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Penn State Football: Worse Things Than Turning Away Talent For Franklin And Staff

by on June 03, 2014 1:00 PM

All things considered Penn State could be in a much worse place.

Certainly the team's depth isn't what it should be. The offensive line will give fans heartburn and maybe the defense isn't overflowing with proven talent. But in the end that was the whole point of the NCAA sanctions.

Penn State wasn't going to play against teams with more scholarships for consecutive years and simply win games because it made everyone feel better. The sanctions were designed to knock the program down a few pegs and aside from a few unexpected victories it's hard to say the NCAA's mission was a failure.

For Penn State fans the hope comes from what will be there waiting for them in the future rather than what is currently in place. Penn State is going to lose games it "shouldn't" under "normal" circumstances and that's just the way it is. However, the state of the program coming out of the sanctions will be crucial to putting time and space between a struggling program and James Franklin's vision.

A lot has been made of the fact that Penn State has had to turn away recruits. That there simply isn't enough room for all the talent that wants to be in Happy Valley, and that means saying no to players who would otherwise have made State College their home.

“We have great momentum right now and there are a lot of people that want to come and we’ve already turned down some really good players,” Franklin said last month on the coaches caravan. “We’re going to have to do that in the future as well. I think that’s a really good sign. I think that’s what you want to do every year you want to have so many people that are attracted that you have tough decisions to make.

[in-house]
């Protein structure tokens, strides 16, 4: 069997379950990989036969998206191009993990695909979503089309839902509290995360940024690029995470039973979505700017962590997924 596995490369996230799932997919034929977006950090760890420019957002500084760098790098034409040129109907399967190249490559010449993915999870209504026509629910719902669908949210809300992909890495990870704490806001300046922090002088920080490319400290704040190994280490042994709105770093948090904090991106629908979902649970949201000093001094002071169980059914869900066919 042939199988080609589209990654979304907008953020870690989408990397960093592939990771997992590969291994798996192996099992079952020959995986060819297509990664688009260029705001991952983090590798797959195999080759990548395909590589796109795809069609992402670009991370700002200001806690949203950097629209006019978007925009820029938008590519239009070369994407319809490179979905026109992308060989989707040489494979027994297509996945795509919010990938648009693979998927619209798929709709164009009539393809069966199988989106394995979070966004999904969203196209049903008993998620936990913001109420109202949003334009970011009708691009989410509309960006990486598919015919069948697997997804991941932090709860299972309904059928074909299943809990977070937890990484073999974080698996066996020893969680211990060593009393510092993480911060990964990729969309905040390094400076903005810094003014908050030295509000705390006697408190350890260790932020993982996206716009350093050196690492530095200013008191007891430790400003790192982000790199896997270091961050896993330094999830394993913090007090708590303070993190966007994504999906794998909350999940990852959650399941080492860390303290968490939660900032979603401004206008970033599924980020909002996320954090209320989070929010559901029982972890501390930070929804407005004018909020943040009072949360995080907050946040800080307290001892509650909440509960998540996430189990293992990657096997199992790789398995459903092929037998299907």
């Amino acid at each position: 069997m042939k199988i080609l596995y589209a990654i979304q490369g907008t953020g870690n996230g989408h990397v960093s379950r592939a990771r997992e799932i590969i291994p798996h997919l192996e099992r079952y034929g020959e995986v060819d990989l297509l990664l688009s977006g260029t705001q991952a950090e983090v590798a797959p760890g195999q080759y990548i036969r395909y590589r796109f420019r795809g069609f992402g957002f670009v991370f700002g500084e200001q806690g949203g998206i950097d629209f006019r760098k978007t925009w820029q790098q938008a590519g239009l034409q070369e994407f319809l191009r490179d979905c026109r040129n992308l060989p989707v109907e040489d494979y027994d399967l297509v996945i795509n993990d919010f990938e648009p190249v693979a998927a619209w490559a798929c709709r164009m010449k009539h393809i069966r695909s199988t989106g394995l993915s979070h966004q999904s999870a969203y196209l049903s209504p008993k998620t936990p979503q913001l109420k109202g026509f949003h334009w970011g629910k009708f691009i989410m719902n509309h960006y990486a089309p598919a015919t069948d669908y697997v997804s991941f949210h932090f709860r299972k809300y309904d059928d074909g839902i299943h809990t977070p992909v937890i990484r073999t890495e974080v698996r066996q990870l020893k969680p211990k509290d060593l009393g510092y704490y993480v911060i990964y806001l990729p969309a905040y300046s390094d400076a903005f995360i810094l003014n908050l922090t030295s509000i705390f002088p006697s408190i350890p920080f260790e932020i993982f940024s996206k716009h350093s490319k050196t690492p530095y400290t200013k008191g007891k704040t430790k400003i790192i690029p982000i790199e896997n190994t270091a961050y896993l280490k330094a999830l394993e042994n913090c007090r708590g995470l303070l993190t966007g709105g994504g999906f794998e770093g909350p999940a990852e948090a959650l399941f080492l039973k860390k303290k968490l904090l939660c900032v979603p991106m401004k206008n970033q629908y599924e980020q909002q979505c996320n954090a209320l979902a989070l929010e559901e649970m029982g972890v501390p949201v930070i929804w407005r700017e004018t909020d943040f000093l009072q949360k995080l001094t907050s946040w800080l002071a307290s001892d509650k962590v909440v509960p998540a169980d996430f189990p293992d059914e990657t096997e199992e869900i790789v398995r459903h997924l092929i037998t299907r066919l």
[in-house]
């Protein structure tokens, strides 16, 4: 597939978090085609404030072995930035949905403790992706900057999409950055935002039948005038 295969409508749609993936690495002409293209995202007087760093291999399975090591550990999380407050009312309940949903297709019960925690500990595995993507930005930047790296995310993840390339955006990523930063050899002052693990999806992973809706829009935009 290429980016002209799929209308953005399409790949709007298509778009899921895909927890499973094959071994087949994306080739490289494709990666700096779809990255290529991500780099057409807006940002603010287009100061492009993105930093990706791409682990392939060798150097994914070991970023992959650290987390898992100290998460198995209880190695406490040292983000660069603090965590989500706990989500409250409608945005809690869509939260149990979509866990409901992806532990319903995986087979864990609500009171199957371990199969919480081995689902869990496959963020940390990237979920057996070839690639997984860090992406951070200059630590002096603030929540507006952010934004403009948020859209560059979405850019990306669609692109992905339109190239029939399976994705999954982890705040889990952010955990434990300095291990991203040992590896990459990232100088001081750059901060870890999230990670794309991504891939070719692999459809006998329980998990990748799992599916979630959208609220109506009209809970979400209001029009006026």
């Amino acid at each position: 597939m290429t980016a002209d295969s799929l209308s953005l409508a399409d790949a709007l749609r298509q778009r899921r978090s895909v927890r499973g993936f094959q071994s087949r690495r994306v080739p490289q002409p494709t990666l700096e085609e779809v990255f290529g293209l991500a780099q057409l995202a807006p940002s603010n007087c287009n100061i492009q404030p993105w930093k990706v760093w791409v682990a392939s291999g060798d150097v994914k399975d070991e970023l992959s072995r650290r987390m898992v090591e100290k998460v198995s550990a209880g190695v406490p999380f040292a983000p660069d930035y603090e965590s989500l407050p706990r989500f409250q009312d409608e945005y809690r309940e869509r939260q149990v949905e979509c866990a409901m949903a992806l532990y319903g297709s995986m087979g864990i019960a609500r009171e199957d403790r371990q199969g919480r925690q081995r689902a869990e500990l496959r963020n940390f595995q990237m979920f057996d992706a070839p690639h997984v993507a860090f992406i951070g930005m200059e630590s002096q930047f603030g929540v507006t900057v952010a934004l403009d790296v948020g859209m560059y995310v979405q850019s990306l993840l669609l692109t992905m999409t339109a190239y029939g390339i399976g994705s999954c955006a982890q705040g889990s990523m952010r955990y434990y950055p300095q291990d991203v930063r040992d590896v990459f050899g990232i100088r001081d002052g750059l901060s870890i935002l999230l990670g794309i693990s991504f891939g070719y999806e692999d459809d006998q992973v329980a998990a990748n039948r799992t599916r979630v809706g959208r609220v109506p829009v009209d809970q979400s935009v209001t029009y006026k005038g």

“I tell you this, I don’t like turning down good players. But, you’d rather be in that situation than be in the opposite that near Signing Day you’re scrambling to find guys to fill the amount of spots you have.”

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“From the beginning when we offer guys, guys understand that it’s really on a first come, first served basis,” Franklin said. “Although people think if you get an offer that offer is there forever, say we offer 15 quarterbacks, we get one, well you can’t take all 15 of them so I think high school coaches really understand it. I don’t know necessarily all the time if the kids and parents understand, but when we offer kids we explain it to them and it’s in our offer -- it says first come, first served basis."

And that's really the key. The sanctions keep Penn State from taking lots of depth at any one position without neglecting another need, so Franklin is simply left hoping the players he does bring in can get the job done. It's not an ideal situation by any stretch, but at least good players are still in the equation. That alone is a victory for Penn State.

But consider this, in spite of no bowl games, in spite of being over-matched on the field, and in spite of not being able to win the conference title, Franklin has managed to pull together the second best recruiting class in the nation. No postseason, no conference title, lack of depth, and still No. 2 in the land.

So yes, times are tough for Penn State and the Nittany Lions will probably not have a season for the record books this year. But Franklin is turning away talent -- talent that will be waiting for Penn State on the other side once the sanctions are either lifted or have seen their sentence expire.

And things could be a lot worse than that.

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Ben Jones covers Penn State football and basketball for He's on Twitter as @Ben_Jones88.
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